Free
Research Article  |   July 2009
Sensory Overresponsivity and Anxiety in Children With ADHD
Author Affiliations
  • Stacey Reynolds, PhD, OTR/L, is Assistant Professor, Department of Occupational Therapy, Virginia Commonwealth University, Box 980008, Richmond, VA 23298; reynoldsse3@vcu.edu
  • Shelly J. Lane, PhD, OTR/L, FAOTA, is Professor and Chair, Department of Occupational Therapy, and Assistant Dean of Research, School of Allied Health Professions, Virginia Commonwealth University, Richmond
Article Information
Attention Deficit Hyperactivity Disorder / Pediatric Evaluation and Intervention / Children and Youth
Research Article   |   July 2009
Sensory Overresponsivity and Anxiety in Children With ADHD
American Journal of Occupational Therapy, July/August 2009, Vol. 63, 433-440. doi:10.5014/ajot.63.4.433
American Journal of Occupational Therapy, July/August 2009, Vol. 63, 433-440. doi:10.5014/ajot.63.4.433
Abstract

OBJECTIVE. Approximately 25% of children with attention deficit hyperactivity disorder (ADHD) have a comorbid anxiety disorder. The purpose of this study was to determine whether sensory overresponsivity (SOR) is related to elevated levels of anxiety in children with ADHD.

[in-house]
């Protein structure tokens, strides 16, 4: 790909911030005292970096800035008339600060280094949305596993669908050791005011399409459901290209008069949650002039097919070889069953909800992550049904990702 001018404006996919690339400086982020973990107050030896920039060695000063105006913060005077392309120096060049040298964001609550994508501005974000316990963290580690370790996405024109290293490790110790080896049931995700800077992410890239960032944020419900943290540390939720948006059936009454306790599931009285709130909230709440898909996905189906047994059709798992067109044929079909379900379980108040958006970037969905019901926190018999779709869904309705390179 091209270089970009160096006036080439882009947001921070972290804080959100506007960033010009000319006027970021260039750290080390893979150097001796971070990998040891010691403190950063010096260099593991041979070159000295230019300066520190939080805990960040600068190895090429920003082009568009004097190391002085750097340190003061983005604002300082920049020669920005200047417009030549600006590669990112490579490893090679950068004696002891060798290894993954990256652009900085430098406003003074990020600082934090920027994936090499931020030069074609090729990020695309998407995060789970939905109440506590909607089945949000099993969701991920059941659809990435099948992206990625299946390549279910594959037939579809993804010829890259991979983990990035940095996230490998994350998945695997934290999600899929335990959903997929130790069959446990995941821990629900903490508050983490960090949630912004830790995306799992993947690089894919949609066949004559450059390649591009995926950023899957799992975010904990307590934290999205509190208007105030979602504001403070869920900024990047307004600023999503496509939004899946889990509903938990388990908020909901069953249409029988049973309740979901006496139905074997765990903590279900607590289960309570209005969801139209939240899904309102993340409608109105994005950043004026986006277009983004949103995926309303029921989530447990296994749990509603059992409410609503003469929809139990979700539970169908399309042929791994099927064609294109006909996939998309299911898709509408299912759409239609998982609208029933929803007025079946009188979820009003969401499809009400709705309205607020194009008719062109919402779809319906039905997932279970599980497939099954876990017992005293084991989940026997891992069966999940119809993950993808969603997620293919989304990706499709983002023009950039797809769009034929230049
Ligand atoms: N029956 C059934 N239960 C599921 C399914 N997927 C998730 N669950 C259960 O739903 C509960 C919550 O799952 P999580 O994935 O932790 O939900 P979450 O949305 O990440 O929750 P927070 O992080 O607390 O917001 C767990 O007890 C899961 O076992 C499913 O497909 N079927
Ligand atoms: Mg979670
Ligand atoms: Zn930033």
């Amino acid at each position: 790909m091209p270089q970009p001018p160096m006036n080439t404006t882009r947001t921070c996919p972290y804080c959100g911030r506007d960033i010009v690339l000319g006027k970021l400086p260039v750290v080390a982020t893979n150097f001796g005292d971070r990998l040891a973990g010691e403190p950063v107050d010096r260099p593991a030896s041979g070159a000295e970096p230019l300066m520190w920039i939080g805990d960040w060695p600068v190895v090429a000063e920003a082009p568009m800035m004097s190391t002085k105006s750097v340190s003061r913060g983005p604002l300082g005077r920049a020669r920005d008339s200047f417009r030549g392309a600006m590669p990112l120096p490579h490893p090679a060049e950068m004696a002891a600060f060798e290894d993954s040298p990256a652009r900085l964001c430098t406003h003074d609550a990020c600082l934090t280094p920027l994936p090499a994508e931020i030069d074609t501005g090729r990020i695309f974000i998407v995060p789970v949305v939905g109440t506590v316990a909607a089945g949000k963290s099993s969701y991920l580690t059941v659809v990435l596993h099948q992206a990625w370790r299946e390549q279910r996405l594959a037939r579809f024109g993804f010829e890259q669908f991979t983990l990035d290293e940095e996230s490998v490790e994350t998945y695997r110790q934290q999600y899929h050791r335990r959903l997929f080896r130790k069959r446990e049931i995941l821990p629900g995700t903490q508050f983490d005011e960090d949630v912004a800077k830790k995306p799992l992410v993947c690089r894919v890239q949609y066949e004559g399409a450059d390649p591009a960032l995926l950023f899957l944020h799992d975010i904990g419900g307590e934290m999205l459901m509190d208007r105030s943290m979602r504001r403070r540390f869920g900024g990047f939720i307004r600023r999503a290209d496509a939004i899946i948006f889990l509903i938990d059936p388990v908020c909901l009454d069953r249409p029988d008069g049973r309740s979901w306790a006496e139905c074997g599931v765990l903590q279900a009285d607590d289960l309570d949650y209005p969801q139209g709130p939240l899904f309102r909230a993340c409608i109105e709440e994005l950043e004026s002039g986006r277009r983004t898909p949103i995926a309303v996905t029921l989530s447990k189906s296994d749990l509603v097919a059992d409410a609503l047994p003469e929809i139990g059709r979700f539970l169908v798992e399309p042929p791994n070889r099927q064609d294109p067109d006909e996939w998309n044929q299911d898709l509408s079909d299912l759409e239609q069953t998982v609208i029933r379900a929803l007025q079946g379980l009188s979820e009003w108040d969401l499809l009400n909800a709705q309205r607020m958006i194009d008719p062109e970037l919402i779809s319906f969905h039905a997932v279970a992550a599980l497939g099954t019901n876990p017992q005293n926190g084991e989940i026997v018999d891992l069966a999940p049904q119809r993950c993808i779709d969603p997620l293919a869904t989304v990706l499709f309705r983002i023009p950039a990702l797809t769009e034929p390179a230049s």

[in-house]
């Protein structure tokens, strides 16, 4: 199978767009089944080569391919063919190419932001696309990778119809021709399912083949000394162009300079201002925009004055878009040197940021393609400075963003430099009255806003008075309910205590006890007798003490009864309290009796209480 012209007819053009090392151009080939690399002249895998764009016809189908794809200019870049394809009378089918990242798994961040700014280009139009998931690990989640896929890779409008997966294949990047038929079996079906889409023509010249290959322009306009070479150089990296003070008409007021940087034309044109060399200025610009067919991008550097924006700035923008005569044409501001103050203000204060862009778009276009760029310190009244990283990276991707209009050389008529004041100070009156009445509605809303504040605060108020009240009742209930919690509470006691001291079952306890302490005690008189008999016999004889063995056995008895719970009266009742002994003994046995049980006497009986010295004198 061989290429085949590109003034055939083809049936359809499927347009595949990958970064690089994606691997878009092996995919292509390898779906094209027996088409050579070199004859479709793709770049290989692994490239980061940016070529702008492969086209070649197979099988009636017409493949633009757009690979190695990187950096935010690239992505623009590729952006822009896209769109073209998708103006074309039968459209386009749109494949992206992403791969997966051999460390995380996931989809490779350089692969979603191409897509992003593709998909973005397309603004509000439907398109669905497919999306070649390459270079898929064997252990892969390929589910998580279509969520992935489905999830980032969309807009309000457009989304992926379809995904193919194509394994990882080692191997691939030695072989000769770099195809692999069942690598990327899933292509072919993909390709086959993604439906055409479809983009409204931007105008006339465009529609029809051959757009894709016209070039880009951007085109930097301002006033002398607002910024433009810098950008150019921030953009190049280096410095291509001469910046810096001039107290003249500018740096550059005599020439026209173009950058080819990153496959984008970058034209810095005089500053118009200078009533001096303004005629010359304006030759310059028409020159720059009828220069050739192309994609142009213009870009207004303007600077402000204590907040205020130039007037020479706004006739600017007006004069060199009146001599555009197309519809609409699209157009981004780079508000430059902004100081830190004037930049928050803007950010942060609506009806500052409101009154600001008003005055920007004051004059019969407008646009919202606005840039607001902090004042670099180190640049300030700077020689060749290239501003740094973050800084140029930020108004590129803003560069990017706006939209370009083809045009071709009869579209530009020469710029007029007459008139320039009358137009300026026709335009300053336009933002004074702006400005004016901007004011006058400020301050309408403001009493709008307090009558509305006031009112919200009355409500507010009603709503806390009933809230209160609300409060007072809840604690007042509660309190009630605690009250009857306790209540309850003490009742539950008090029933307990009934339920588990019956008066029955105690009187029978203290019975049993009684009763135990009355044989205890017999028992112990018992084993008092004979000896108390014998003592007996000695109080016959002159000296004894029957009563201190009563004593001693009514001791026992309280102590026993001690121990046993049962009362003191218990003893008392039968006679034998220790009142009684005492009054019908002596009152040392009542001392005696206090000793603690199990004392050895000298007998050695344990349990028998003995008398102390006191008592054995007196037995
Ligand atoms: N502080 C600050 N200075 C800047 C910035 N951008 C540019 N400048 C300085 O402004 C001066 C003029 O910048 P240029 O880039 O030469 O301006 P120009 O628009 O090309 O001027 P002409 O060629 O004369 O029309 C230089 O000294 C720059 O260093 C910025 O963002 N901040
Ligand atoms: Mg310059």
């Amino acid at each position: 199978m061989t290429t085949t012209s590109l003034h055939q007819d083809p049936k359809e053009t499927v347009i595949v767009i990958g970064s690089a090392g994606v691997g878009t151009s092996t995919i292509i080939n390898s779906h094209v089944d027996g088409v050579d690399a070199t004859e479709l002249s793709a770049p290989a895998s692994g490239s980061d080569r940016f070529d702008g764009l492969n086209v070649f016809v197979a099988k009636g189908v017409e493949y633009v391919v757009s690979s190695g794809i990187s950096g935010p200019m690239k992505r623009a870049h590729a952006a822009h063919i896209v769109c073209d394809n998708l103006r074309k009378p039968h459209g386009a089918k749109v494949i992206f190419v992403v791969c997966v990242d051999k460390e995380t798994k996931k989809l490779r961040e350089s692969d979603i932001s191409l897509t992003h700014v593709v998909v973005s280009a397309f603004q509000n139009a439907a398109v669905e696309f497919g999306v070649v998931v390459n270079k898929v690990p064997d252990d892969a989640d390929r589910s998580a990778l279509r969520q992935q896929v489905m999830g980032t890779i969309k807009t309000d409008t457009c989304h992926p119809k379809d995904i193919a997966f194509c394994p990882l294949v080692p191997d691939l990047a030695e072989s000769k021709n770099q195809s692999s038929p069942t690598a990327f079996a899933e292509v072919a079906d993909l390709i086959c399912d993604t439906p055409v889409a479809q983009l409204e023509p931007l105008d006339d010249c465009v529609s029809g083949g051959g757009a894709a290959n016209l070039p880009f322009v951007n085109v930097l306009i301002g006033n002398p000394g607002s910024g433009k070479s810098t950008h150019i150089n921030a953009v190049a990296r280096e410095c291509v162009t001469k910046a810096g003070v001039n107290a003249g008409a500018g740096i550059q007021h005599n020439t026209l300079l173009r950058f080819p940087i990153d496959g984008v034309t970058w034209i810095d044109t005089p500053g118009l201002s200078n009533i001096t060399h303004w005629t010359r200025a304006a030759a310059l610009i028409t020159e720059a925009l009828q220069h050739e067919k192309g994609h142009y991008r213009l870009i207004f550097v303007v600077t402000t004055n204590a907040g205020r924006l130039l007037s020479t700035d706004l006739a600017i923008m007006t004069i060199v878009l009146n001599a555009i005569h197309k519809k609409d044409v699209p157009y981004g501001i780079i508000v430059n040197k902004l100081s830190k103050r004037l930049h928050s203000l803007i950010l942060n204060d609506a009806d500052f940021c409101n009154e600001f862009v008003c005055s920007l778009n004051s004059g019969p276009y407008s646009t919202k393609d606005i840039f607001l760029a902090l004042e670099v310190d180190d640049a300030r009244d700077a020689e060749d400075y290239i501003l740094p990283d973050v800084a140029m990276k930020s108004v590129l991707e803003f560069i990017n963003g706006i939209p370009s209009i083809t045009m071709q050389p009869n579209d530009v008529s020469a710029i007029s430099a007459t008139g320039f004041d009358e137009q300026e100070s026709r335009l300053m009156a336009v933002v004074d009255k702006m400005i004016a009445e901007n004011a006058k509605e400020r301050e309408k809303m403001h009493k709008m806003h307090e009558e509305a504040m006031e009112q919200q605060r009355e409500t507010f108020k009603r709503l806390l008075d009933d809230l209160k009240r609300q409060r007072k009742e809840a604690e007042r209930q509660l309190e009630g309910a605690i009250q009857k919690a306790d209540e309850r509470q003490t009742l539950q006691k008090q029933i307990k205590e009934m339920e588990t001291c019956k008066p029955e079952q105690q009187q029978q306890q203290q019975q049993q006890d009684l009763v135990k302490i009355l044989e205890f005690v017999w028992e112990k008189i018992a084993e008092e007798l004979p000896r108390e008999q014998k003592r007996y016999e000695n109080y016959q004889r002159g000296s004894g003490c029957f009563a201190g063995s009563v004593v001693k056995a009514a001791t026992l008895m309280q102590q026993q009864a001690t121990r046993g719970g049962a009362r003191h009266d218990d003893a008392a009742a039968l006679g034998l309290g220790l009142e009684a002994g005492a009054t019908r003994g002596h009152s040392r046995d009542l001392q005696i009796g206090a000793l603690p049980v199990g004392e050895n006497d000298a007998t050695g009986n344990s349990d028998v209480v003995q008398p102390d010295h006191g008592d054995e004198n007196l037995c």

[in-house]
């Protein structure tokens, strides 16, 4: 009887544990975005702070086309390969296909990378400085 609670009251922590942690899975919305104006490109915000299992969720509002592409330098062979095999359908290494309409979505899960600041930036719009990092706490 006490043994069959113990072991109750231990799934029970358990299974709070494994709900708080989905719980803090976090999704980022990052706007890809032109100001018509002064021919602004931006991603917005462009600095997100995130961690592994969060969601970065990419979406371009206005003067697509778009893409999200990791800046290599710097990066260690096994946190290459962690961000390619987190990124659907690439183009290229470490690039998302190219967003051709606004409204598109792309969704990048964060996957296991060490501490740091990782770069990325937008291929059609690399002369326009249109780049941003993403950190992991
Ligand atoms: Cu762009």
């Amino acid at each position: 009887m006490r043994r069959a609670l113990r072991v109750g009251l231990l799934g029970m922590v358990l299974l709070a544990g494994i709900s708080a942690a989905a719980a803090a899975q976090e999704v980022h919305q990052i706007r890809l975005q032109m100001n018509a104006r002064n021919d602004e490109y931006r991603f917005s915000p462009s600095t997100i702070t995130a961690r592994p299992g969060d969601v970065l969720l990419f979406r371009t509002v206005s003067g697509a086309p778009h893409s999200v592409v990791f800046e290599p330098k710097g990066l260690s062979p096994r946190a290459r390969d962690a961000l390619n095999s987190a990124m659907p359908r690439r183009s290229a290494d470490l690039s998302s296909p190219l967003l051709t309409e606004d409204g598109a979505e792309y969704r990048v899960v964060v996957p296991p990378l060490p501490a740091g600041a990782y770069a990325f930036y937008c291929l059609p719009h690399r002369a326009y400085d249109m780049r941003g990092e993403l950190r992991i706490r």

METHOD. Twenty-four children ages 6 to 10 with ADHD and 24 children without ADHD participated in this study. All parents completed a Revised Children's Manifest Anxiety Scale (RCMAS) with their child. Children in the ADHD group were subdivided into ADHD + SOR and ADHD-only groups using the Sensory Over-Responsivity Inventory.

RESULTS. Children in the ADHD + SOR group were significantly more anxious than both the ADHD-only and non-ADHD (control) groups. Children with ADHD + SOR were also more likely to have clinically significant anxiety (determined by total scores on the RCMAS).

CONCLUSIONS. Occupational therapists treating children with ADHD and SOR should be aware that these children may also have anxiety and discuss options with families for prevention or treatment.